A significant bonus of being able to explore the US with no real time constraints is the ability to follow your curiosity. I think it is the reason people visit the largest ball of yarn…or that car henge thing…or many other
atrocities curiosities that peak human interest.
In planning our first few days in Utah, we knew that we wanted to visit Salt Lake City, which quickly reminded us of the city’s vicinity to the Great Salt Lake. Being from the East Coast, we really did not know much about the lake, other than its high salt content. I began to envision beautiful mineral waters and people bobbing on the lake’s surface like the Dead Sea. I did some quick research to see if there was a good place to visit the lake, and the picture in my mind began to change: my beautiful mineral waters turned in to stinking, brine-shrimp infested waters; people gently bobbing on the surface, turned in to swimmers lathering themselves in oil/fat to keep their skin from being chaffed from the salt. I also read that the bugs are terrible on the lake’s banks.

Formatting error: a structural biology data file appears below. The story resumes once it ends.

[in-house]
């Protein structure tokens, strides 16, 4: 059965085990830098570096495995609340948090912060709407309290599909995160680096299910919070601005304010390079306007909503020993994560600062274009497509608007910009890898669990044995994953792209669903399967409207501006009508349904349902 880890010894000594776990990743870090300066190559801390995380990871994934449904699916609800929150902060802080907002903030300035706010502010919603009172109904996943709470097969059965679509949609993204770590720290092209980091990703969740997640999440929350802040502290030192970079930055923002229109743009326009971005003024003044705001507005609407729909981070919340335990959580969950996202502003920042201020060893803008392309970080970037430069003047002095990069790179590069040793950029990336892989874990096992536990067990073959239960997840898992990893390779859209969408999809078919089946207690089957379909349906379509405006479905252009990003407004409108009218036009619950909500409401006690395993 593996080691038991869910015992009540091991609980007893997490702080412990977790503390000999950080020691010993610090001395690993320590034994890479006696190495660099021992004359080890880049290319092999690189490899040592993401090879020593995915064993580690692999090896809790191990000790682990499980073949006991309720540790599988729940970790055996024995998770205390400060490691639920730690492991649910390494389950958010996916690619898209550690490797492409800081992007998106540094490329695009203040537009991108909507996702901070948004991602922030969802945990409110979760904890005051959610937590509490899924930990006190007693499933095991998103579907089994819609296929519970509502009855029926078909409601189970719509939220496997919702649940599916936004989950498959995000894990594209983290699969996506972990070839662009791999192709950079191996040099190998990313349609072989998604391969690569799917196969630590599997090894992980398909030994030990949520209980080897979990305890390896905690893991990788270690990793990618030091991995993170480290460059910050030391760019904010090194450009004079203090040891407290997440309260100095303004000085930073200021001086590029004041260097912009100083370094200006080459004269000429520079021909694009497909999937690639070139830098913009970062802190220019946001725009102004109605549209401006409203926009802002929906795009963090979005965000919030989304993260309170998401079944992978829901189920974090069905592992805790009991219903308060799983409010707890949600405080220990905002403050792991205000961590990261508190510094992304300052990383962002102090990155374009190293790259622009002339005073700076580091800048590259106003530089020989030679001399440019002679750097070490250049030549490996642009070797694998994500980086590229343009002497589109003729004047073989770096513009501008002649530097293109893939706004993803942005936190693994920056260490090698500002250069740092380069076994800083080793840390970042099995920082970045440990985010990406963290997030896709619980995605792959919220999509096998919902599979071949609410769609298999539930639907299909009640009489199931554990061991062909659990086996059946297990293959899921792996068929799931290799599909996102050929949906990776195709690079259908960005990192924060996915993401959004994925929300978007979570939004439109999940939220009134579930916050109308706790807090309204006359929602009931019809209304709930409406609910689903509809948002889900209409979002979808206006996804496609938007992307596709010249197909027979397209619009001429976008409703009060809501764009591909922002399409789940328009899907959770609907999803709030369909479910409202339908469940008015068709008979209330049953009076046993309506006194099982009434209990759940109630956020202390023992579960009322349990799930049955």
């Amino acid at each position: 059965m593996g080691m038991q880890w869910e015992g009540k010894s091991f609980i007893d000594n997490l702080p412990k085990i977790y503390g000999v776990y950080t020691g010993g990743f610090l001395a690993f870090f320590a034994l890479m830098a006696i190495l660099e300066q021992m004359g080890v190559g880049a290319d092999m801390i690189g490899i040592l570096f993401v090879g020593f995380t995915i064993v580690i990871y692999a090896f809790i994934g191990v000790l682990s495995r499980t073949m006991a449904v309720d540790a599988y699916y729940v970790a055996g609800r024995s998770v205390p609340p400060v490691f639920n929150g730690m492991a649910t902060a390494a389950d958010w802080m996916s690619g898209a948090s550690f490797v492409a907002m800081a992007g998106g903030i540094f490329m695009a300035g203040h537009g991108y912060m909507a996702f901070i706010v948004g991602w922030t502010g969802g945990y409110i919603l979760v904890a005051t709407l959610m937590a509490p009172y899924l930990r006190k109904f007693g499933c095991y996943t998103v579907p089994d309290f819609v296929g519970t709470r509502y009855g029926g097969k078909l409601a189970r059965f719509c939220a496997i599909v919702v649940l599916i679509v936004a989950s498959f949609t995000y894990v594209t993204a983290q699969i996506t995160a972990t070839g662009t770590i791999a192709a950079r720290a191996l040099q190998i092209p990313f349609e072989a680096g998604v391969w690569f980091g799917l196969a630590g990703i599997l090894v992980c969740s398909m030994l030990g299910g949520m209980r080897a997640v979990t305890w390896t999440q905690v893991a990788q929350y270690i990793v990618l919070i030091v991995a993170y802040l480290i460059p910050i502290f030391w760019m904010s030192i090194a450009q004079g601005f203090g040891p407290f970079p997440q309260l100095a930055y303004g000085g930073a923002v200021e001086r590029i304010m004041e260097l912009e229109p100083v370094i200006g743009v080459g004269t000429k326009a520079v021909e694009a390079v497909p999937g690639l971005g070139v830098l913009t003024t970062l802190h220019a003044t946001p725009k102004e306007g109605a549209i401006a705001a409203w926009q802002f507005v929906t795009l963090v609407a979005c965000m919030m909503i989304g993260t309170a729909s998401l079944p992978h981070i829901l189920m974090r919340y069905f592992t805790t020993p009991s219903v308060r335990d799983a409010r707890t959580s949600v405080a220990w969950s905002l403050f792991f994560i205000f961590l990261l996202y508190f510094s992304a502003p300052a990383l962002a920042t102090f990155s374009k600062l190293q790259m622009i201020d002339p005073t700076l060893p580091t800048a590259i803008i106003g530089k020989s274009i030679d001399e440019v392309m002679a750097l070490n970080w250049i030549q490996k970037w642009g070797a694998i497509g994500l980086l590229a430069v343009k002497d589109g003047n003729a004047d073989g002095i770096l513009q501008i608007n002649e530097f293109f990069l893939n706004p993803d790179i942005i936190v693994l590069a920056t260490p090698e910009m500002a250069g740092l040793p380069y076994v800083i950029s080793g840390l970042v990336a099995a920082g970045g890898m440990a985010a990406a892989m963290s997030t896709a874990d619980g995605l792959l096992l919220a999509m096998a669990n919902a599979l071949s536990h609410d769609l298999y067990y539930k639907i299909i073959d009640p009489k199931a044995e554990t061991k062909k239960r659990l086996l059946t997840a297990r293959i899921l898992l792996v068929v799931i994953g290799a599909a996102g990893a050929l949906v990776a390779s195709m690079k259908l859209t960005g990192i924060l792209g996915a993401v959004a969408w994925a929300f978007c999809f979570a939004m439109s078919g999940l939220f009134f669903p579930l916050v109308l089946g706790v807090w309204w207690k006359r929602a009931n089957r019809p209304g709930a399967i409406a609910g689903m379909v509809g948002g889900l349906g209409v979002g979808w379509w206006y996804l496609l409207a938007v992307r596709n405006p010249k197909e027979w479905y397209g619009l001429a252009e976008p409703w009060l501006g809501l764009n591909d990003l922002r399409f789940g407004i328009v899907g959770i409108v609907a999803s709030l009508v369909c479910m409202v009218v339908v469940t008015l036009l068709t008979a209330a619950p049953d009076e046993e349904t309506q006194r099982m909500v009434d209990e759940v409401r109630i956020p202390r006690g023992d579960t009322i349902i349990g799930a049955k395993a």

And that is where curiosity took over. Could it really be that bad? We were dedicated to finding out.
Here is our experience at the Great Salt Lake…
While I can not attest to the entire lake, we did not have any bothersome insects or brine shrimp. The smell was bad, but not overwhelming. While it wasn’t the best water experience we have had by far, it was still an interesting experience to walk through a desert-like landscape to a lake.
After being in the water, we rinsed our feet (and Chris’ hands, since he put them in as well). You can see the salt build up & dryness in the photos below. I would definitely recommend entering the lake where there is a fresh water faucet nearby for rinsing.
- The Great Salt Lake is the largest salt water lake in the Western Hemisphere.
- The water is saltier than sea water, but not as salty as the Dead Sea.
- The lake is very shallow, which is why its size varies so much.